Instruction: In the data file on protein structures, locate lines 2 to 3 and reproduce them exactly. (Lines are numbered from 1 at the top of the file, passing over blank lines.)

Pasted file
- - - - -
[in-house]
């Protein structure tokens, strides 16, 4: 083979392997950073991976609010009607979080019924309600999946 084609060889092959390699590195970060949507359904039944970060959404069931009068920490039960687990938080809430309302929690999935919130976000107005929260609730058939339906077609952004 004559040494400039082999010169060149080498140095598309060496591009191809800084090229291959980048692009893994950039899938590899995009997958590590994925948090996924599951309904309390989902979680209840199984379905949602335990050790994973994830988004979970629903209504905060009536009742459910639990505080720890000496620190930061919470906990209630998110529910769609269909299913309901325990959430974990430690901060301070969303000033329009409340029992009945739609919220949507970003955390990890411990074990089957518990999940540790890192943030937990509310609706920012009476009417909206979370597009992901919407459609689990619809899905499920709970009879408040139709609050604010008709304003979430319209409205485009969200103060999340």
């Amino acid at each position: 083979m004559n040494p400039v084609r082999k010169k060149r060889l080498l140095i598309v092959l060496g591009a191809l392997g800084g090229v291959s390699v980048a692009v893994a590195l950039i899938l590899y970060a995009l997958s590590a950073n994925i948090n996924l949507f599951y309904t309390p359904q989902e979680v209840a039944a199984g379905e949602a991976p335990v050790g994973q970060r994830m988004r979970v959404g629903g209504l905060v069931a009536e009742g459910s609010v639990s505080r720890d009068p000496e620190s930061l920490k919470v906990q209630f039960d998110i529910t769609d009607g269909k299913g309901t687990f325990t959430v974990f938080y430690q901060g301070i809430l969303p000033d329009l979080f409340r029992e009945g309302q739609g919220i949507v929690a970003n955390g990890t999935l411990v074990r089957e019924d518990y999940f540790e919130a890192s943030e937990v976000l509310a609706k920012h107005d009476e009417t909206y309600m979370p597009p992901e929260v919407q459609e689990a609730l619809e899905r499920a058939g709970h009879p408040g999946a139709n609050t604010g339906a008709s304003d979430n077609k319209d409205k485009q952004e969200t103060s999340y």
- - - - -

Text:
């Protein structure tokens, strides 16, 4: 083979392997950073991976609010009607979080019924309600999946 084609060889092959390699590195970060949507359904039944970060959404069931009068920490039960687990938080809430309302929690999935919130976000107005929260609730058939339906077609952004 004559040494400039082999010169060149080498140095598309060496591009191809800084090229291959980048692009893994950039899938590899995009997958590590994925948090996924599951309904309390989902979680209840199984379905949602335990050790994973994830988004979970629903209504905060009536009742459910639990505080720890000496620190930061919470906990209630998110529910769609269909299913309901325990959430974990430690901060301070969303000033329009409340029992009945739609919220949507970003955390990890411990074990089957518990999940540790890192943030937990509310609706920012009476009417909206979370597009992901919407459609689990619809899905499920709970009879408040139709609050604010008709304003979430319209409205485009969200103060999340």
């Amino acid at each position: 083979m004559n040494p400039v084609r082999k010169k060149r060889l080498l140095i598309v092959l060496g591009a191809l392997g800084g090229v291959s390699v980048a692009v893994a590195l950039i899938l590899y970060a995009l997958s590590a950073n994925i948090n996924l949507f599951y309904t309390p359904q989902e979680v209840a039944a199984g379905e949602a991976p335990v050790g994973q970060r994830m988004r979970v959404g629903g209504l905060v069931a009536e009742g459910s609010v639990s505080r720890d009068p000496e620190s930061l920490k919470v906990q209630f039960d998110i529910t769609d009607g269909k299913g309901t687990f325990t959430v974990f938080y430690q901060g301070i809430l969303p000033d329009l979080f409340r029992e009945g309302q739609g919220i949507v929690a970003n955390g990890t999935l411990v074990r089957e019924d518990y999940f540790e919130a890192s943030e937990v976000l509310a609706k920012h107005d009476e009417t909206y309600m979370p597009p992901e929260v919407q459609e689990a609730l619809e899905r499920a058939g709970h009879p408040g999946a139709n609050t604010g339906a008709s304003d979430n077609k319209d409205k485009q952004e969200t103060s999340y």